I’m not down with the bodice but there is something delightful about the dress. I actually quite like the colour and the way the different elements work together is well done.


  10. Frances Dorrestein says

    I absolutely love it. The colour,the dots! Dots! The trim, the v’s in the design the lace, everything, except the placket opening in the front. I assume this is because of the detailing on the side, (which I want to see!) but it is a detractor. So,

  11. Wendy says

    This is fun the top seems slightly too ornate for a seemingly flat skirt. Too bad we cannot see the side of the skirt because it looks like it may make the skirt move more. I love the colors and the lace is lovely. The black trim is nice too. Somehow the whole thing seems just slightly disjointed. My favorite is the stipe with dots fabric and the way there are single dots at the top of the skirt ruffle


    • Funny, I almost wrote a description speculating how this dress opens! Without a back view, it’s really impossible to tell. It could open by a complicated arrangement where the collar unhooks at the at back or side, the diagonal front pieces un-snap, and one whole side of the front bodice lifts away, with a skirt opening at the centre front (much less common), or side or back (more common). But I’d really need more views to make a proper guess!

  12. I can’t warm up to it. The overall stuff wants me to like it, but then there’s what looks like a slightly rippled flat-felled seam running down smack centre-skirt, and the purple fabric looks slightly stiffer than it ought to be in the picture, and I just don’t like it, because with the narrow skirt and those crossed bars at the bodice, tge overall impression is suddenly restrictive rather than the lightness and smooth elegance I like about this era when I like it.

  13. A beautiful dress. I like the color and the decoration of the bodice. A back view would be helpfull, if it has more embellishment and how are the silhouette. Something worst happend to the center seam. As it is my favorite time and I could imagine to wear it
    9.5 of 10

  14. Johanne says

    My first response to this dress was “God, give me strength.” The bodice is much too busy, the front seam bulky, and the general effect clamorous. Just no.


  15. Helen McLean says

    I really dislike the crossover bodice effect with lace and ribbon, etc, looks too corset to me. The colour is off and I think the dots are over done. All in all, I’m giving this a 3.

  16. helen mclean says

    My first and last response to this dress is no, too much going on with the bodice with all that lace and ribbon and corsetry-look, and the polka dots are just too much. I don’t mind the colour, just because it’s different, and I quite like the silhouette of the dress. The bottom pleated ruffle is pure curtain. I give it 3 out of 10 but I thank you for sharing.

  17. Tsu Dho Nimh says

    Right out of the movie Pollyanna! Or “The Music Man”. It’s definitely an upper-income stylish young matron’s dress.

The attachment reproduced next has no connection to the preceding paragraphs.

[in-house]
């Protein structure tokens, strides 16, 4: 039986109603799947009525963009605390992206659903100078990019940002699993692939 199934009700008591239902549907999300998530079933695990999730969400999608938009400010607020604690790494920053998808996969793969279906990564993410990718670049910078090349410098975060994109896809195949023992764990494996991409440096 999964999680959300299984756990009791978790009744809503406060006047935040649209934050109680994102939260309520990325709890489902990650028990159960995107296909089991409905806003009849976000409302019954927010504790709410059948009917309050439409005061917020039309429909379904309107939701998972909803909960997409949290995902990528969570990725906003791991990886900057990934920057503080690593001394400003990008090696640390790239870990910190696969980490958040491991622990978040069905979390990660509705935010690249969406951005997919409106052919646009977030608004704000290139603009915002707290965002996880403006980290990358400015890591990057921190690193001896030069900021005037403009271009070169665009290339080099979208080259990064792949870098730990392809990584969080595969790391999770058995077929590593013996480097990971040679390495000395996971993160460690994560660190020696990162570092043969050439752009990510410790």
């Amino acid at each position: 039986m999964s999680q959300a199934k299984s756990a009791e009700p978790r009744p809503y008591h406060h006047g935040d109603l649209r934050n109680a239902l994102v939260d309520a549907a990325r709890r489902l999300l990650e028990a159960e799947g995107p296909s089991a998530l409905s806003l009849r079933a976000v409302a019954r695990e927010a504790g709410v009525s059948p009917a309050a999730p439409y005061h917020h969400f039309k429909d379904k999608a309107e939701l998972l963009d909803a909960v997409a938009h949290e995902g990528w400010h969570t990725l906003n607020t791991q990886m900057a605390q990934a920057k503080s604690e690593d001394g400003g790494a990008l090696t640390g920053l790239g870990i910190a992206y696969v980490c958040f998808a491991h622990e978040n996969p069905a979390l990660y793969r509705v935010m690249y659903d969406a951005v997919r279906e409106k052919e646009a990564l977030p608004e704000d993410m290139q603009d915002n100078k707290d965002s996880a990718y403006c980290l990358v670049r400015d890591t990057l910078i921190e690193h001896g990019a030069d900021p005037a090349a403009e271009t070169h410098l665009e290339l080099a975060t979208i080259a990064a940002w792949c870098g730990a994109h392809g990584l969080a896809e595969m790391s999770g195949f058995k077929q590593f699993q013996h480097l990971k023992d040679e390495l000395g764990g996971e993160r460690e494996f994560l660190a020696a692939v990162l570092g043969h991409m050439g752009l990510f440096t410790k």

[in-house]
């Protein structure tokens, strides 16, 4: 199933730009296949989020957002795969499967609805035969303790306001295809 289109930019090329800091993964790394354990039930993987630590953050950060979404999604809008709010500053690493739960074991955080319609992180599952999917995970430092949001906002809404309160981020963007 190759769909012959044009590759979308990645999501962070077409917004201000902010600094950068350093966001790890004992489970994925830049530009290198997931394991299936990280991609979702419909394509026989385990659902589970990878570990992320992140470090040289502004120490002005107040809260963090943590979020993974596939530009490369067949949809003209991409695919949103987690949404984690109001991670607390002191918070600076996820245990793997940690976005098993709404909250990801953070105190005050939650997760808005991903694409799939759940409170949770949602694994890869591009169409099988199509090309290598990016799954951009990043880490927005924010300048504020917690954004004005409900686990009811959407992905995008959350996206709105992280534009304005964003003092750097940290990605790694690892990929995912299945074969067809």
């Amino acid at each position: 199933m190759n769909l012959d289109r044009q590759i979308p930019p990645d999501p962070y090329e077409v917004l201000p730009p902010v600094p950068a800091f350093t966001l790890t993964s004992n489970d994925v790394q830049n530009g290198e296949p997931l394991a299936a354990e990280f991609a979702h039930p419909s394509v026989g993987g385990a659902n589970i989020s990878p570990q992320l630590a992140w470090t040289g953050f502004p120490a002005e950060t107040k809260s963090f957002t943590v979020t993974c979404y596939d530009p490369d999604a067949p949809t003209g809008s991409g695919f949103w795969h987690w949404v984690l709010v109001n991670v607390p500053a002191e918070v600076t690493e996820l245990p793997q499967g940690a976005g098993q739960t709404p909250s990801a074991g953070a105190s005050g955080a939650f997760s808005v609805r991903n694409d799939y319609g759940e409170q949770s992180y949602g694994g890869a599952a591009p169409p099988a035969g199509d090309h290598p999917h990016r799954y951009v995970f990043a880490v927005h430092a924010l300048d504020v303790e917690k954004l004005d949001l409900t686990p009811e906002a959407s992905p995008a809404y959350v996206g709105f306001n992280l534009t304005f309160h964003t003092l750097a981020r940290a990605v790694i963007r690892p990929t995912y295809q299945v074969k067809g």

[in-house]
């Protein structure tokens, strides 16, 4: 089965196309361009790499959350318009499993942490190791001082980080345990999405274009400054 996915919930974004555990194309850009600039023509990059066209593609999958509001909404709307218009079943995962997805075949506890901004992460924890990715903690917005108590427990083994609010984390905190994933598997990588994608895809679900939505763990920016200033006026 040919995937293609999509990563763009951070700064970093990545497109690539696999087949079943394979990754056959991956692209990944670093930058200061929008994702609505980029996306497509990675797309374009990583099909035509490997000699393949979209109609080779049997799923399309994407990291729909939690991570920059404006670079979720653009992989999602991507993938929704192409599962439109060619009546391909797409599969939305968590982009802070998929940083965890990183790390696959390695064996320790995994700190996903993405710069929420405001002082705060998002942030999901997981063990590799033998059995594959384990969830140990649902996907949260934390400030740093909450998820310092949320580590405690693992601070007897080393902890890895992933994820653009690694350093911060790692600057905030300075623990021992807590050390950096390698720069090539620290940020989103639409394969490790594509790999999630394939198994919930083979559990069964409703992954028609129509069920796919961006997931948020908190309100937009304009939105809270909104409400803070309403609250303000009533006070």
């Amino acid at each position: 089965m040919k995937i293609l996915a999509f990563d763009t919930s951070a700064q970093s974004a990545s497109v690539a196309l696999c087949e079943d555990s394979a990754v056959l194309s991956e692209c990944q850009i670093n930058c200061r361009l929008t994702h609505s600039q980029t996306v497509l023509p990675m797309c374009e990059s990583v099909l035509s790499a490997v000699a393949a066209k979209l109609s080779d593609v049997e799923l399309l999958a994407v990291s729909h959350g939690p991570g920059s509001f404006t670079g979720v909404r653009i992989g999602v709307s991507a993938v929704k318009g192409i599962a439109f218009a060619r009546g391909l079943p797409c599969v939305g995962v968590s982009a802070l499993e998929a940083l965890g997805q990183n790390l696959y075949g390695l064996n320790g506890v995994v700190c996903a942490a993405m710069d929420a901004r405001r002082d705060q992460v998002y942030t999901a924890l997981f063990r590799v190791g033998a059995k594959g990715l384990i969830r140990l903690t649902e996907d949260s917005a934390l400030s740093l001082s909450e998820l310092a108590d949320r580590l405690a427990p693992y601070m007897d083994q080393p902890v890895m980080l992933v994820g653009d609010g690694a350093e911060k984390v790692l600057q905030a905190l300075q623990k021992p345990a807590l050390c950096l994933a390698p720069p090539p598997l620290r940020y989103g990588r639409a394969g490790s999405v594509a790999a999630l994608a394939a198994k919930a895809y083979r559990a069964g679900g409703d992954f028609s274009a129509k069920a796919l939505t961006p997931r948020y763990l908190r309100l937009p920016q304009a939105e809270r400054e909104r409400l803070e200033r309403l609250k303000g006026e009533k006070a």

The clumsy front seam bothers me the most. It disrupts all the dotted striped pleated fun stuff in the skirt with poor craftsmanship. I would prefer to have lilac or white ribbon, not the black, but other than that the execution is brilliant.


  18. I mostly like it, but the puckering in the centre front seam of the skirt is really bugging me! If I’d sewn it I would have unpicked it and had another go, or handsewn it to stop that. As a result 6/10; without the pucker 8/10

  19. Daniel Milford-Cottam says

    Had to think about this for a week. I’ve come to the conclusion that I don’t like it. I don’t hate it, but I think it’s overworked and tortured. Too much going on, and the frill around the hem combined with the smooth cut makes it look bolstery and constrained. It looks very conservative, it’s fine for what it is, but it’s more Victorian than 1910 in its overall ethos. Much as I like purple, there’s something a bit dated about this particular shade in 1910 (it’s more of a 1860s-70s colour), and I find the polka dots in this dress a bit prissy, and the black ribbons and lace make it granny. It would look good on an older woman, so that’s a point in its favour, but as a fashion dress, it’s difficult to like.

    Its trussed up, smug, sanctimonious and feels like a dress for an interfering busybody fusspot who can’t mind her own business, someone who’s always scurrying about like a clockwork toy sticking their pincenez into everyone else’s affairs at the Ladies Church Weekly… So it works brilliantly as a costume for that purpose.

    I rate it 6/10, although I’m leaning lower. I do recognise it’s a very good example of a particular type of dress so for that purpose it deserves a little higher.

    • Daniel Milford-Cottam says

      Actually if the bodice had a more flaring skirt to suit the mid 1900s it would probably be much more likeable and feel more balanced. But it’s almost a suggestion of just how tightly trussed Miss Nimina Piminy must be in her corsets that everything is bulging out at the top and pushed out in front to give her extra momentum to scurry around nosing at everyone else’s embroidery or knitting or jammaking and judging it and telling how it could be done better.

      This is actually a very inspiring dress!